My dreamscape is dying. Growing up in South Florida, I had the privilege of breathing salty air and visiting the Florida Keys, where I first saw a coral reef. The ocean was an endless source of inspiration, and I thought it could never be altered fundamentally. Then around 2005 I learned about how the water is becoming more acidic, the corals are slowly burning to death, and people are to blame. A dying planet kills all dreams.
When we realized that my wife and I would not be able to pay our property and school taxes when we retire.
We both work hard, we pay our taxes, we live modestly, and New York State is forcing us to sell our home because of high taxes. We both grew up seeking the American dream and now it has turned into a nightmare. We love our home. Our children grew up here. We worked on the property to make it nice and livable and don’t want to sell. But, we will be forced to sell.
The day I was born, in [Puerto Rico,] an American colony.
The American dream died for me the day I entered kindergarten. Before that, I was an incredibly bright child, self-assured and besotted with learning. In this environment, I learned how inequality is transmitted from one generation to the next. I was “taught” that my existence was problematic. I was labeled unintelligent, inferior, less, terms all interchangeable with Black, brown and female. I emerged with some aspect of myself intact, albeit cast into a woke state of American dreamlessness.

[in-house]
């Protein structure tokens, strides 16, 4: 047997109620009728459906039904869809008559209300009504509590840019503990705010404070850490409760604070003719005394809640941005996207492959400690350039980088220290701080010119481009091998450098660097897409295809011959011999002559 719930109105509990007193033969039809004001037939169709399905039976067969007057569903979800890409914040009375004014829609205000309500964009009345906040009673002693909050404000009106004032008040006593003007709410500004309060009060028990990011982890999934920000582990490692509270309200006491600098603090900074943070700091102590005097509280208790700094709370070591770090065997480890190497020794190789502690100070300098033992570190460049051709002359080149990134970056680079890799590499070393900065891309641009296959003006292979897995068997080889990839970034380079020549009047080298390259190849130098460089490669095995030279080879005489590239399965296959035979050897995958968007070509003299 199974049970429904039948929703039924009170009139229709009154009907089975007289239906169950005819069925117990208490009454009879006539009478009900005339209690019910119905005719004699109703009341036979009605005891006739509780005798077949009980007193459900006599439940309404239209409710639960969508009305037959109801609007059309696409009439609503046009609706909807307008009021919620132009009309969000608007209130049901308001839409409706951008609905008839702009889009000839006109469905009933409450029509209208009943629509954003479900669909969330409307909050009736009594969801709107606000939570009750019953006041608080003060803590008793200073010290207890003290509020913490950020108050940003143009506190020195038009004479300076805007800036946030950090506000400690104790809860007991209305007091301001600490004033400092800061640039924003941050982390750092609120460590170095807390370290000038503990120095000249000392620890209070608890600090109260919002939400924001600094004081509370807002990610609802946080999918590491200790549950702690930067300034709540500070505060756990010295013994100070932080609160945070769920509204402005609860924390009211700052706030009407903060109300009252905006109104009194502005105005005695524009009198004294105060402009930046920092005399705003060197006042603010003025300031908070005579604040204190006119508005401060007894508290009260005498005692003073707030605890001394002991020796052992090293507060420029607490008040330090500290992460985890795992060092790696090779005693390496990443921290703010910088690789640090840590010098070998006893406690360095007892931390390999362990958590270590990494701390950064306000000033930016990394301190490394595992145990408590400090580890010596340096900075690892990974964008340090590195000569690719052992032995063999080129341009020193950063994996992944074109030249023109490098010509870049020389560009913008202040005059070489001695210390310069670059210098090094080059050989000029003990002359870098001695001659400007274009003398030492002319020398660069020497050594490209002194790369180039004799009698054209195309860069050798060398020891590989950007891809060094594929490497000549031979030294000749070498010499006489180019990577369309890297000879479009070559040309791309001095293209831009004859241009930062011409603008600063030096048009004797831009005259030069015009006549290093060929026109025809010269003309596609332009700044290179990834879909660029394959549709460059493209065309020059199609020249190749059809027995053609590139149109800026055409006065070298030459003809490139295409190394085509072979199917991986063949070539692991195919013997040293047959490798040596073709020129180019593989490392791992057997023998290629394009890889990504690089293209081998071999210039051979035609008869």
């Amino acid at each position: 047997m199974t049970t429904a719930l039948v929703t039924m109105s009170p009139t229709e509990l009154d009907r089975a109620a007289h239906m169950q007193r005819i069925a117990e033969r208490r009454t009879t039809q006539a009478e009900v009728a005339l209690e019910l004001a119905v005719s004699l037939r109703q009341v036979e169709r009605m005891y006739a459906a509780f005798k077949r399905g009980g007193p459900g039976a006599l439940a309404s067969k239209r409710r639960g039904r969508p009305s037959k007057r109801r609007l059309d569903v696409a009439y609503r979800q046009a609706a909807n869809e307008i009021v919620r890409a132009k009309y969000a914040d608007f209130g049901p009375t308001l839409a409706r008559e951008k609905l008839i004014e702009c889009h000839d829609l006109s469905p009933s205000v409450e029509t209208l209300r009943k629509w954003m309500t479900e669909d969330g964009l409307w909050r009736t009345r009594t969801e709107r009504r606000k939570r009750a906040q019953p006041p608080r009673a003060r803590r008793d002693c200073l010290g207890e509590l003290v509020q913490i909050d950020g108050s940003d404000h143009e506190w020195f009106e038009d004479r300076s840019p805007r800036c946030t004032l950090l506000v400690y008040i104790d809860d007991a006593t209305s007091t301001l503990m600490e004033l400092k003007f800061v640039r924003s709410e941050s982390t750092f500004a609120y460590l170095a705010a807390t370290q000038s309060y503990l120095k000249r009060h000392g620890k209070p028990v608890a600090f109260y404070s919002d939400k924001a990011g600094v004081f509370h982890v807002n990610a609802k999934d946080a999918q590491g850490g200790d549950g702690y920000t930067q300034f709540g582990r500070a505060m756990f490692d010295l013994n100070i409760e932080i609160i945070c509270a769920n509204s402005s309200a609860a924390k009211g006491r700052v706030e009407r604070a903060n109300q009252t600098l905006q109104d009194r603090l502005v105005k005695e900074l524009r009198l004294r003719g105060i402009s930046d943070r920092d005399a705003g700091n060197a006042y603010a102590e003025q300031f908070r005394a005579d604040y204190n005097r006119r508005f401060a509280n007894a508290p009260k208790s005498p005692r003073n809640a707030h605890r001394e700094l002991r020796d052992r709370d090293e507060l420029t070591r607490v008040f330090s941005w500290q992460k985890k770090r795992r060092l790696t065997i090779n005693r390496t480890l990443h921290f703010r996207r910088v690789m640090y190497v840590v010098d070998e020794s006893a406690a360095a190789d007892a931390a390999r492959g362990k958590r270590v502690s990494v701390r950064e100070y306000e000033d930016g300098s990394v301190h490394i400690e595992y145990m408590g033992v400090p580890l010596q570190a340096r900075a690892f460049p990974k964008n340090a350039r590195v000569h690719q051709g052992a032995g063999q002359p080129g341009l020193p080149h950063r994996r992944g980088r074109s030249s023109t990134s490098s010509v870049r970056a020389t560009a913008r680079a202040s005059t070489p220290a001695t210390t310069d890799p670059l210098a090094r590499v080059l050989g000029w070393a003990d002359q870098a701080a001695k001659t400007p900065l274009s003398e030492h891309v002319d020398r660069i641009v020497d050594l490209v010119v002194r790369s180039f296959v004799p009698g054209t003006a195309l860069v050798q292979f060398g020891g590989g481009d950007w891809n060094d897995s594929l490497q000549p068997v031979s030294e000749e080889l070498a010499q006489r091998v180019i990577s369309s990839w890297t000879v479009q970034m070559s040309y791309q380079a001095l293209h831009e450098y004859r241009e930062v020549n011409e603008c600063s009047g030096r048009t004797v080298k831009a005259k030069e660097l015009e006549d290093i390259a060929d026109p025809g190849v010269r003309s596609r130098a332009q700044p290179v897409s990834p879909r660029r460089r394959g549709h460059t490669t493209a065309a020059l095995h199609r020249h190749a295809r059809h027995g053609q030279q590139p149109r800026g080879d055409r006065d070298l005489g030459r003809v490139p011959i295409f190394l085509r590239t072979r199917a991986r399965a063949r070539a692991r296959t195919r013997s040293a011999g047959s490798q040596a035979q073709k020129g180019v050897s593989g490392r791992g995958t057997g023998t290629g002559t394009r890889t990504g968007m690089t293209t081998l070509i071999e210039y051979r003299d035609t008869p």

New York, N.Y.
In many ways, I am the American dream. The multiracial son of a South Asian immigrant and a white Southerner, I’ve made it from childhood in a lower-income apartment complex to a flourishing career and spacious apartment in Manhattan. But the satisfaction of that has been crushed these past four years — and especially this year. The willful ignorance and persistent racism of a large swath of my countrymen have destroyed any appreciation for this country. My goal is to emigrate in my near future.
Lancaster County, Pa.
When I realized I was a gay man and that my country treated me as a second-class citizen.
It was illegal for me to marry, have a family, or to have any expectation of being accepted by society. In some places I could even be arrested. Thankfully some great strides have been made since my childhood, but the scars remain. In many ways I will always feel like an outcast, or “less than.”
South Lake Tahoe, Calif.
I am white, awakening from my American dream. My childhood and teens seem a fantasy, each year starting in autumn at excellent schools and concluding with bright days of summer at the beach. A public university prepared me for a profession that turned away all who did not look like me. I stirred in 1968 and 1994, and opened my eyes in 2020 and wept in anger.